Oregano oil is a natural antibiotic that can be helpful as well. It has been studied in commercial poultry houses in conjunction with cinnamon to work in place of antibiotics. Sprinkling a bit of cinnamon over some plain yogurt and adding a drop of oregano oil might be an option you would want to consider. (This is a good option for the oregano oil since it's already diluted in olive oil.) 

-Oil of Oregano oil diluted in olive oil can help prevent sour crop and get things moving again-
If after several days of home remedies the crop still seems abnormal, it is probably time for a visit to your vet.  There are several options that can be considered for treatment, including fluid injections and/or antibiotics, however it’s best to seek direct advice from an Avian Veterinarian.

The pharmacy at the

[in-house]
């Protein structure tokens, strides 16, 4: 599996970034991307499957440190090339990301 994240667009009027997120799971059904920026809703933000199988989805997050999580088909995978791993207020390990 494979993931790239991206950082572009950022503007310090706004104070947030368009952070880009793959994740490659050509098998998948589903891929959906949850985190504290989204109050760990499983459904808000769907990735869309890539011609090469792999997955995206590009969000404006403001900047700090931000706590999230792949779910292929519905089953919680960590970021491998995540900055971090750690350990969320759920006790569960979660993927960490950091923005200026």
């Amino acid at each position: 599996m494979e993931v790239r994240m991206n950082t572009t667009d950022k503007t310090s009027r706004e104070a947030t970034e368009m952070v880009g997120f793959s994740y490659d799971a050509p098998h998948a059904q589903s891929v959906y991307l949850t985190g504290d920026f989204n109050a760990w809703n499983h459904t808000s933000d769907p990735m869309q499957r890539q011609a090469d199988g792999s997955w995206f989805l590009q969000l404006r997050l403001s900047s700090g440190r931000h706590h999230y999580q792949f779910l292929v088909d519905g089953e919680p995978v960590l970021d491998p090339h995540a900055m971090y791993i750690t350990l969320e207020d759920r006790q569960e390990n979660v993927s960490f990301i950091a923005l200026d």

Virginia Beach Veterinary Hospital
Many thanks to Yvette for doing all the research and writing up this information to share with you.  

The Poultry Pages/  
Chicken Vet UK

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  1. Thanks for sharing this information with us. I had been going to ask about impacted crop, so thanks for explaining that a bit, too.

    I do want to add that I am sorry for Yvette's loss, but grateful she shared her research with us. ♥

  2. You are welcome...good information to keep bookmarked, just in case. Hopefully no one will go through what Yvette did, but I agree, some good can come out of this.

  3. Very informative post, and my condolences on your loss.

  4. Sorry, one of our fowls was struck by lightning. I know how you feel.

  5. I have a young hen who lays daily, and acts very healthy, but seems to develop a huge, enlarged crop for a few days at a time. I have tried to massage her crop at night, and it does help, and the it has usually gone away within a few days, only to return again. I hate to ask such details, but what were the signs that your hen was really in trouble? I don't have a way to isolate her right now, and she has an enlarged crop again, but I don't also want to wait to long and cause her to be sick. I have a hen in isolation (we adopted a stray) for a couple more weeks and then the cage will be free. Did she die suddenly?